Starting a business is hard for a wealth of reasons, but the biggest thing holding most of us back is the big question: What am I supposed to live off while I wait for my business to become profitable?
"Everybody's got a plan—until they are punched in the face," stated boxer Mike Tyson. My experience personally reviewing over three hundred executive summaries each year, all sent to me unsolicited, seems to bear out the truth in Tyson's statement.
You have heard this advice at least once: Do what you love and the money will follow or do what you love and it won't feel like work. It seems easy but it's not.
How long did you wait to start your business? A week... a month... a year? Almost everyone I know has one major regret when it comes to their business: that they didn't start sooner.
Creating a great company in a relative vacuum is an exercise in complete trust that the entrepreneur knows what's best for the customer. I've developed the three step dance in order to help form a repeatable method of how to create a great company from an early idea.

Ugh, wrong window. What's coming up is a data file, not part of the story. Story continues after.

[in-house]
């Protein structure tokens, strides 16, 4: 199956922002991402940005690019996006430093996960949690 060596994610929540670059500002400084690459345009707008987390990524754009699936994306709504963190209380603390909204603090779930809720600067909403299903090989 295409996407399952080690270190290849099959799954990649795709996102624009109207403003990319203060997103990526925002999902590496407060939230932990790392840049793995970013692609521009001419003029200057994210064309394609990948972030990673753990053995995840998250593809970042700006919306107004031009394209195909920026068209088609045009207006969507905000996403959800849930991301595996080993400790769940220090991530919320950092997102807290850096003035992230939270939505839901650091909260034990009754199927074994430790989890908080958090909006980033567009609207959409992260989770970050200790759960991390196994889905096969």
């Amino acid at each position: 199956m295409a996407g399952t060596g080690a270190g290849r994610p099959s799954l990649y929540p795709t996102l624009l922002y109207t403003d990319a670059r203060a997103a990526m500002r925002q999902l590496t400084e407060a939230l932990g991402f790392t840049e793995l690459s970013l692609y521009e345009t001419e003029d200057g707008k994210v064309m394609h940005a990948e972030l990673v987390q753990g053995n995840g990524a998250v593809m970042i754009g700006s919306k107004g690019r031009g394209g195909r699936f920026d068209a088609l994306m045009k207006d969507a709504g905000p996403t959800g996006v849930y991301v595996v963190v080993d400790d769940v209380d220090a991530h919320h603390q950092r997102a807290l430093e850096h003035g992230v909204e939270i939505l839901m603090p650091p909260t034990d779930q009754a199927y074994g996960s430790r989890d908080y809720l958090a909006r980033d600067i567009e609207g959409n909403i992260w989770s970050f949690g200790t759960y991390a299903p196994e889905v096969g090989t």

Jamaican-born Lowell Hawthorne's recipe for entrepreneurial success has been to offer West Indian natives living in the U.S. a taste of home.
It has been proven time and time again that veterans make very successful business owners. It's about time New York, as well as other states with large veteran populations, understand this and start making efforts to utilize and harness the talent that is already within.
New entrepreneurs who want to survive, and optimize the growth of their startups, need to think globally, and act locally, from day one. This approach, popularly known as "glocalization," means you have to design and deliver global solutions that have total relevance to every local market in which you operate.
When people plan a road trip, they generally like to map out in advance where they would like to go, how much time they will spend, etc. For entrepreneurs, a business plan provides a road map or where you want your business to go.
The first step in building a product people love is to identify a problem that some group of people have. Solutions to clearly defined customer pain points make for the most compelling value propositions. You don't need to start with a "startup idea."